Jabesh Gilead (Judges 21)

Bilderesultat for Tell Maqlub

Illustration: Tell Maqlub (believed to have been Jabesh-Gilead)

Jabesh Gilead was located in the territory of Manasseh on the eastern side of the Jordan River. However, its exact location is unknown. Judges provides no specific information regarding the city’s precise location, surrounding topography or characteristics. Judges 21 states that its habitants were massacred by 12,000 Israelite warriors because Jabesh Gilead had not sent soldiers  for the attack on the Benjamites following the atrocity at Gibeah (Judges 19-20). Only 400 virgins were spared. These unfortunate young women were designated for the Benjamite men, since the other Israelites had sworn not to give them their own daughters as wives.

Jabesh Gilead is next mentioned  in the context of Saul. According to 1 Samuel 11, Nahash the Ammonite besieged the city and demanded, as a condition of peace, the right to gouge out the right eye of every resident. The city sent messengers to the newly anointed Saul and begged for help. Saul quickly gathered a sizable pan-Israelite force and devestated the army of Nahash. The residents of Jabesh Gilead did not forget this delivery. Later, when Saul and his sons died on Mount Gilboa, the Philistines hung their bodies on the wall of Beth Shan as trophies. The men of Jabesh Gilead travelled by night to Beth Shan, reclaimed the bodies and brought them back to Jabesh Gilead for cremation and burial (1 Samuel 31). They then mourned for Saul and fasted for seven days. When David learned of this brave action, he sent special messengers to carry a blessing to the city (2 Samuel 2:4-7).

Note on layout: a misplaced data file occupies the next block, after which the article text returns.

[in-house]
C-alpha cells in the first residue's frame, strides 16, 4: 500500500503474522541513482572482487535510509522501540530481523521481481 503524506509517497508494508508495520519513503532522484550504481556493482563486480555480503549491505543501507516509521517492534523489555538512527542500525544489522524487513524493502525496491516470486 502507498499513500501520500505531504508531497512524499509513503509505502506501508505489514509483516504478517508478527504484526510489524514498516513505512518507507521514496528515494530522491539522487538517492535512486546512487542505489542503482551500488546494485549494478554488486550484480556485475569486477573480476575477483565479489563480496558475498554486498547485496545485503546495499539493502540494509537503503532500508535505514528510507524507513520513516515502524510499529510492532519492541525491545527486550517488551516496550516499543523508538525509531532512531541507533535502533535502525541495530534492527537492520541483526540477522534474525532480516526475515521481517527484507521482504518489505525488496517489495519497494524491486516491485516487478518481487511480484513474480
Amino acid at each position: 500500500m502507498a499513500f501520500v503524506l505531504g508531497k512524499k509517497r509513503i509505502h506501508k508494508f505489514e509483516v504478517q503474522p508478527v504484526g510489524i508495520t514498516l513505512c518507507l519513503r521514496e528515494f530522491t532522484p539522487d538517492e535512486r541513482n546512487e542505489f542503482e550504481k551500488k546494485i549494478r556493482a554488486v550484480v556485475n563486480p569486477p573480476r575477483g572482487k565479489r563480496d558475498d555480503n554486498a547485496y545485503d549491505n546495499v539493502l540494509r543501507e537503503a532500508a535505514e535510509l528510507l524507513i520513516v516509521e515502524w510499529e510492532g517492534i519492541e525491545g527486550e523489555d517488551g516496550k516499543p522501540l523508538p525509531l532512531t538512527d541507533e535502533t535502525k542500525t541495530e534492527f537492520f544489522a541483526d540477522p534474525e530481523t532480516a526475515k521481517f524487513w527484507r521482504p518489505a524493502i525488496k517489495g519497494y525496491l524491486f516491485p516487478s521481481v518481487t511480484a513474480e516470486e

Scholars have attempted to approximate Jabesh Gilead’s location based upon the fact that it was a night’s journey from Beth Shan. Our only other clue comes from Eusebius, a Christian historian from the fourth century A.D. If Eusebius’ information is correct, the modern hill Tell Maqlub must be the location of the Biblical Jabesh Gilead. Surface surveys have yielded pottery from Iron Age I, which suggests that its habitation history matches the Biblical chronology. The cite i only 16 km from Beth Shan, so an overnight trip to Beth Shan on foot is quite reasonable. Tell Maqlub remains unexcavated.


 

%d bloggers like this: